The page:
A slight setback

main mast junk dismasted st john'sLast night I limped back into St. John’s harbour with the top half of my main mast strapped to the port deck. What surprised me most about this event is how easily it happened and how rapidly and unexpected I witnessed the mast and sail to come down, without warning, and end up sprawled along the deck and dragging in the water.

In retrospect I have to say I was very lucky to have suffered no injury to myself of the boat. And as far as I can tell, although I have yet to untangle the mess, no serious damage to the running rigging or main sale either. The main mast, however, is a total write off.

Here’s what actually happened: I departed St John’s on 14th August with a strategy to sail SE to keep under the current low pressure system coming down from northern Newfoundland. By the 16th I had made it approx. 200 nautical miles to the SE edge of the Grand Banks but the system moved south far more rapidly than me and I realized that I was to be trapped in possibly a week’s length of strong easterly headwinds. Not having made it off the Grand Banks in time the sea was particularly lumpy and seasickness took hold of me – worse than I have experienced in a previous 23,000 nautical miles of deep sea sailing. On top of that, my new sheet / sheet span system using swivels was not behaving as I planed and the main sheets were becoming frustratingly twisted and operating very poorly.

Taking all those factors into account I made the decision that morning (16th) to return to St. John’s, wait for a better wind system and improve the main sheeting arrangement. I turned around and started to run back under a fresh easterly of a variable 10 to 20 knots. The relief was immediate and I could eat again. The shallow depth of the Grand Banks (100 to 150 feet I believe) make a very lumpy sea and uncomfortable boat motion when sailing into a strong breeze against steep waves. But running with the system was was a charm in comparison.

I sailed approximately170 nautical miles under fully hoisted main and fore sail back the route I had come. Heading directly to the St. John’s port entrance I was running under fully hoisted main only (because when running directly downwind the main causes too much air turbulence for the fore sail to set properly). The breeze was fresh (say between 15 and 20 knots) and progress was good, averaging 6.5 knots, accelerating to 8+ knots surfing down the waves.

main mast junk rig brokenAbout 10 miles east of the port entrance I was standing in the cockpit watching progress when I suddenly heard a large crack. Before I had even time to look up, the top half of the mast including the bundle of mainsail, battens and assorted running rigging was lying on the port deck beside me with the mast top and part of the mainsail dragging in the water. I spent the next 20 minutes getting lines around the mast head and winching them up out of the water. I then hoisted the foresail, which was unaffected by the event, and contained to sail to port.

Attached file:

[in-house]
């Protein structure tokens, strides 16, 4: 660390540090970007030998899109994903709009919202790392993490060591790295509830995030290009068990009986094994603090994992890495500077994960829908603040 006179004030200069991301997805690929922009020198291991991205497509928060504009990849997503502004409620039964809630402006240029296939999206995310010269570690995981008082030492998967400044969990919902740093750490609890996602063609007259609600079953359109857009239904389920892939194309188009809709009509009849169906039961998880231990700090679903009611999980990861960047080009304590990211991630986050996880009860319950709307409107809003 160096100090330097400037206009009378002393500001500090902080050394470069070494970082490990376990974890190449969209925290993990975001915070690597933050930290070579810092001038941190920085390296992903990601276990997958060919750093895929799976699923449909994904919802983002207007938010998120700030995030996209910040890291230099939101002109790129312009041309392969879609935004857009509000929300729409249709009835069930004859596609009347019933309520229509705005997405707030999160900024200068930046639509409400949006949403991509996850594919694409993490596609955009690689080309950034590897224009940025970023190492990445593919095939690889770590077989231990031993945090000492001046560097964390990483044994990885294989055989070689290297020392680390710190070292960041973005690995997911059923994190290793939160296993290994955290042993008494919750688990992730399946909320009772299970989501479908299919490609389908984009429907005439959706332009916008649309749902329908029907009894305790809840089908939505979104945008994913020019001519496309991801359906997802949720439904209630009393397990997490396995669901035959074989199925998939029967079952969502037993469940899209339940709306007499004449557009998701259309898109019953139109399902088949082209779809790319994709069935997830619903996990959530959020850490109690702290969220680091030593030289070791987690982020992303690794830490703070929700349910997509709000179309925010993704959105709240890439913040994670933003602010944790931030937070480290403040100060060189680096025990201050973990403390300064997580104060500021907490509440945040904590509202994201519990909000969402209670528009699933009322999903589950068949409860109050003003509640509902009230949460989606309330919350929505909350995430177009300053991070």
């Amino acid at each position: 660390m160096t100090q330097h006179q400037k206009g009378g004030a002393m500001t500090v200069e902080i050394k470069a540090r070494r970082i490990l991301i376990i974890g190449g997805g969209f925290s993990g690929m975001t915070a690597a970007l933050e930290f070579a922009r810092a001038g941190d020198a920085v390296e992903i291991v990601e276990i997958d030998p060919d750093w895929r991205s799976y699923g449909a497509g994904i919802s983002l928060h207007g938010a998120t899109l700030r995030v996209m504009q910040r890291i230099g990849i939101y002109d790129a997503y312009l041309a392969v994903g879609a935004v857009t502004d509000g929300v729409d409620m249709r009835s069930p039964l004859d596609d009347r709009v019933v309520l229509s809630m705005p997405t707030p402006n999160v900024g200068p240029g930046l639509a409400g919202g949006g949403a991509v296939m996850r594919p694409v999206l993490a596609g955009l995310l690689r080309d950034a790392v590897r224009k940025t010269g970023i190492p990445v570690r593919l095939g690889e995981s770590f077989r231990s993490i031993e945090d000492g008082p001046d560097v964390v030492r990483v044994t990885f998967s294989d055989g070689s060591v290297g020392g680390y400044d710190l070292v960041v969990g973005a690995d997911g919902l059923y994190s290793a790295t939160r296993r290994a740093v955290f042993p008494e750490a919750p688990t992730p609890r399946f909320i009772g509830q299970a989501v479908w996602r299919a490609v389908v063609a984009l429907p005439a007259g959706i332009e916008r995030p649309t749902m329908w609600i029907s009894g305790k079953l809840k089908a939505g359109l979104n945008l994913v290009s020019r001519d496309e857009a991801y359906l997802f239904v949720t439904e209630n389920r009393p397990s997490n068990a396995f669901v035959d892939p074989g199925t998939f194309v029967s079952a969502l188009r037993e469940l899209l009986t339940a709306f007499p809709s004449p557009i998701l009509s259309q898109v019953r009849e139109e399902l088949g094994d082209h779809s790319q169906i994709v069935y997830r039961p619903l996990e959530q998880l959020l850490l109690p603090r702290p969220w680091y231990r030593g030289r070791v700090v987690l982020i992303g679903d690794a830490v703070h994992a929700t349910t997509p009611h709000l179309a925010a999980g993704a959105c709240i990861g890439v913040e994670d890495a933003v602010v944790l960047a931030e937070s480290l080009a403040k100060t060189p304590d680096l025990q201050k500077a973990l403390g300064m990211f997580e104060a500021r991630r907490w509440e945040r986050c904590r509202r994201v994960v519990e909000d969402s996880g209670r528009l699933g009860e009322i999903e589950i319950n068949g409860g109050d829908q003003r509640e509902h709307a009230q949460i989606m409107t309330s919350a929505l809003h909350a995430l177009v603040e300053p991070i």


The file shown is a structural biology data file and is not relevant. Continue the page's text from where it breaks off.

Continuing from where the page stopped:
I arrived back in port at 8:30 pm and tied up to an available floating dock there. A strong easterly makes St. John’s harbour rather unsettled and it was a bumpy night at the dock but we both (me and the boat) managed to make it through the night.

So why did the mast break so suddenly? It wasn’t do to any traumatic event like a knock down or a violent motion in rough seas or a sneaky rogue wave attack. I was sailing downwind with the usual motion of speeding and slowing as the waves overtake me, and the usual fishtail motion as the wind vane steering continuously brings the boat back on course. I felt under no peril or concern and was standing calmly in the cockpit when the mast broke. I guessing that the point of break was a defective weak point in the timber I had been unaware of. It was probably already serious stressed and cracked and the motion of the boat, or a gust wind, was “the straw that broke the camel’s back”.

So now what? I need a new mast. That’s beyond a doubt. No amount of crazy glue is going to fix this one.  Newfoundland suffers from poor climate and soil resulting straggly stunted trees unsuitable for a grown mast. I think my best option is to seek a conical steel tube like the ones used in street lighting. As a bonus, there’s no need to install a lightning rod with a steel mast :).

As for the foremast, it seems sound enough – stiffer with straighter grain than the now defunct main mast (which I always had nagging doubts about). I may replace the foremast too but for now I’m not going to worry about it.

What seems evident is that I won’t be sailing back to Europe this season. Fortunately, St. John’s harbour doesn’t freeze over in the winter (so I’m told) and should be able to keep my boat here until I’m ready to roll again. If I’m correct in my initial assessment, I only need a new mast and everything else (main sail, rigging and battens) is in good working order The job is simply to fabricate and install a new mast. Easier said than done, I admit, but once a suitable pole has been sourced the job is largely strait forward.

So should I stay here with the boat or fly home for the winter? If only I had two bodies (or three would be better). To be continued …

One response to “A slight setback

  1. Howard Wilkinson

    Many years ago ladder manufacturers ran into problems with spruce lumber having invisible internal damage and failing. This also effects aircraft builders of course. The wood would fail suddenly and unexpectedly . The problem was traced to wind damage, and as a rule confined to trees that grew on the edge of a stand, as those further in were protected. The solution was to cut strips parallel to the grain and bend test them. If failure occurred in the test strip, the lumber was condemned for aircraft or ladder construction. This is still the accepted practice in aviation.

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